chicken and croutons
#10 chicken and croutons
When I was little, I hated taking showers, and honestly, I kind of still do. They’re objectively boring, and even at a young age, knew that they were not the most optimal use of time. When you’re in the shower, all you can do is stand there and shower! That’s it, that’s the task! That’s why I’ve always loved baths. I convinced my parents to let me take them instead of a shower and so I’d sit in the tub with my Petite Naté bubbles and read a book or do my homework *while I cleaned my body*. So yeah, I guess you could say I’ve always been a lil’ optimizer.
Unfortunately, this obsession with having a zero time waste policy is also why I’m always late and have missed more trains, busses, and planes than an adult person should admit. Yes, I am the nightmare friend who thinks it’s okay to show up to the airport one hour before boarding because why sit in the airport when you can spend an extra twenty minutes doing something extremely unimportant elsewhere? Most of the time, it’s fine! But we are probably never going anywhere again, so honestly, who cares.
Anyway, while I am a horrible and very stressful travel companion, I am the most efficient errand runner you’ll ever meet, and I can always have several things ready for dinner in a remarkable amount of time while completing several other tasks.
For example, the other day, I came home at 6:38 pm, and before I took my sunglasses off or put my keys somewhere I would later forget, turned the oven to 325°. I plucked a chicken out of my bag, removed it from its plastic jacket, and placed it inside a baking dish. I performed my usual chicken ritual (season with salt and lots of crushed pepper, stuffing a half bunch of oregano inside its body, scattering some quartered lemons and thick slices of onion around) and drizzled everything with olive oil. I slid it into the oven and went for a run.
When I came back, the chicken was about halfway cooked and ready to be basted with a little more olive oil, so I did that. For personal reasons, I decided I needed to continue to sweat, so I ran a very hot bath, which I determined I had enough time for while the chicken finished roasting.
While the tub was filling, I went back to the kitchen wearing only a towel and tore up some stale bread that wasn’t going to survive another day so I could turn them into croutons with the chicken fat. If you’re wondering how long it takes to fill up a tub, well, it’s about how long it takes to tear up one loaf of very stale bread for croutons. I told my friend Chris that I was taking a bath and that I was putting the corn on the grill, and if he could, rotate it in approximately eight minutes and then eight minutes after that? He said yes, he would! Delegation is also an essential part of optimizing.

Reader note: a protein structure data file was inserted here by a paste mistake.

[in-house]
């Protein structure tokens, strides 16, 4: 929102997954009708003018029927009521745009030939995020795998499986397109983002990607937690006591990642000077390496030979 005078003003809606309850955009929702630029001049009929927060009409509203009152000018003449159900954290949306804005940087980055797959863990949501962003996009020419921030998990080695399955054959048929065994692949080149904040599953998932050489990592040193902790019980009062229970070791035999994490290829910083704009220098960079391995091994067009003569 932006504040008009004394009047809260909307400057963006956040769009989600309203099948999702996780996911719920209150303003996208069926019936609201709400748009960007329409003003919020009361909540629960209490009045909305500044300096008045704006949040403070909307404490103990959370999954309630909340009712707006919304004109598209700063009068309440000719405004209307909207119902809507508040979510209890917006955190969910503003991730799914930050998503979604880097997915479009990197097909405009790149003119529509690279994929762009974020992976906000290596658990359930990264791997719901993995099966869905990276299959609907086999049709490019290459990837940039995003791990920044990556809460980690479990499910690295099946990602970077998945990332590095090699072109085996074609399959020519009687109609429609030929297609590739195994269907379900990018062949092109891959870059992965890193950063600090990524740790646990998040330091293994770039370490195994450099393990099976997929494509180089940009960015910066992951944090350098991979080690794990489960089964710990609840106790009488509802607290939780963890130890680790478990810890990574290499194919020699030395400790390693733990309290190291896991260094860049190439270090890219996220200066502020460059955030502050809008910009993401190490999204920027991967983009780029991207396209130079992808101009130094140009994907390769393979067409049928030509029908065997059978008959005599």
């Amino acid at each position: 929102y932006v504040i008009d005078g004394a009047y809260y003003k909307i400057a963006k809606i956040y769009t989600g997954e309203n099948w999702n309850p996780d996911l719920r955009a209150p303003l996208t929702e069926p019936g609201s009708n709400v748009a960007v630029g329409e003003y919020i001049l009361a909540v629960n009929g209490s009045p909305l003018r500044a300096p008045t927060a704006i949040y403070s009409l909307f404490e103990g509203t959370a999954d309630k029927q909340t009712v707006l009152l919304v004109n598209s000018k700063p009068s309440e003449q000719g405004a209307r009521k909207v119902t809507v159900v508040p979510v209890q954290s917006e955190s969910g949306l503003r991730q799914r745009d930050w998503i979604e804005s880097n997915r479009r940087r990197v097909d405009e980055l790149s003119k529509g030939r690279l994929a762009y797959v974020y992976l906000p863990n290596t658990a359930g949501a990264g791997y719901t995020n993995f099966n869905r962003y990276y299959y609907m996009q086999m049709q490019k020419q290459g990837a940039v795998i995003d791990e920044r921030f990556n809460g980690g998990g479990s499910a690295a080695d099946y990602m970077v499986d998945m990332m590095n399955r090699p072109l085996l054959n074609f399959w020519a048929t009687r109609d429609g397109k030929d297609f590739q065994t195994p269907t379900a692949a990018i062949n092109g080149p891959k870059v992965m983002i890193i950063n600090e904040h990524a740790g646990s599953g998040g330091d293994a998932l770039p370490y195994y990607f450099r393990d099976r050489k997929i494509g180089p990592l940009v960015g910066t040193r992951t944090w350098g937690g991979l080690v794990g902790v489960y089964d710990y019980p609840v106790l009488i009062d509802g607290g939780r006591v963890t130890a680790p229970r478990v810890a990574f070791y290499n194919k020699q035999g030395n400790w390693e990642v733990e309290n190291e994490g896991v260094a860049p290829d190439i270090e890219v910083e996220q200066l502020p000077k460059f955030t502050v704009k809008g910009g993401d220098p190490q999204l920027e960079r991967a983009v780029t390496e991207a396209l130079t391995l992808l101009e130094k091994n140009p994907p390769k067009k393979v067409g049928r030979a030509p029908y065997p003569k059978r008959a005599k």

don’t forget, bad bread makes great croutons.
I went into the bath for about 24 pages of Fleishman Is In Trouble, which I’m re-reading for the second time. When I emerged sweaty and free of every toxin I’d ingested over the weekend, instead of putting clothes on, I went back into the kitchen in my towel and made a cucumber salad so they could properly marinate before dinner. I find cucumbers either immediately delicious when just freshly sliced and sprinkled with salt, or delicious in 30-60 minutes, once they’ve had a chance to sit in whatever you’re dressing them in. These had white vinegar, raw garlic, herbs, lemon zest and juice, and a quarter of an onion I found in the back of the fridge. I finished them with some leftover toasted garlic oil I forgot I made, an absolutely huge upgrade.
I smashed, sliced AND chopped these cucumbers because what can I say, I like to keep things interesting.
I took the chicken out of the oven and went to put clothes because try as I might, a towel is not a secure item of clothing and you really never know what will happen. I texted my sister, did two mini crosswords, drank some wine, folded my laundry, and came back to a well-rested chicken. I transferred the golden girl to a cutting board, tossed the torn bread in the juices and schmaltzy bits, and popped them back into the oven so they could turn into crispy, schmaltzy croutons.
While the croutons happened, I threw together another salad with some greens and sherry vinegar (I’ve fallen back in love with sherry vinegar if you must know), chopped herbs to finish the cucumbers which I also reseasoned (I feel like cucumbers always need to be seasoned, like, 9 times), and carved the chicken, which was, to be honest: still too hot! I threw the backbone and a few various bits of the bird into a pot with water, half an onion, and some celery to make a little bit of stock and got that simmering, which I’d strain once dinner was over. God, I was just getting So. Much. Done. I was high on achievement, drunk with accomplishment.
the chicken, it was still too hot.
When the chicken was carved and all the other salady things were finished, the corn came off the grill, the croutons were done, and damn, I had not wasted a single minute. Everything fitting together like a perfectly stacked game of Tetris, extremely soothing to my chaotic Virgo soul.
were you hoping for an image of the chicken or the croutons? unfortunately, I did not think to take one! but would you *look* at this corn.
In the spirit of the great Zuni Cafe, the chicken and crouton thing can truly be done with any roasted chicken you like- low and slow, hot and fast, buttered or not, whatever. Roast a chicken, make some croutons while the chicken rests, you get it. This recipe for Anchovy Butter Chicken with Chicken Fat Croutons from Dining In is a good recipe to get started (anchovy butter optional, I GUESS).
Recipe for Highly Seasoned Cucumber Salad available tomorrow for paid subscribers. Not a paid subscriber? You can sign up or upgrade below.
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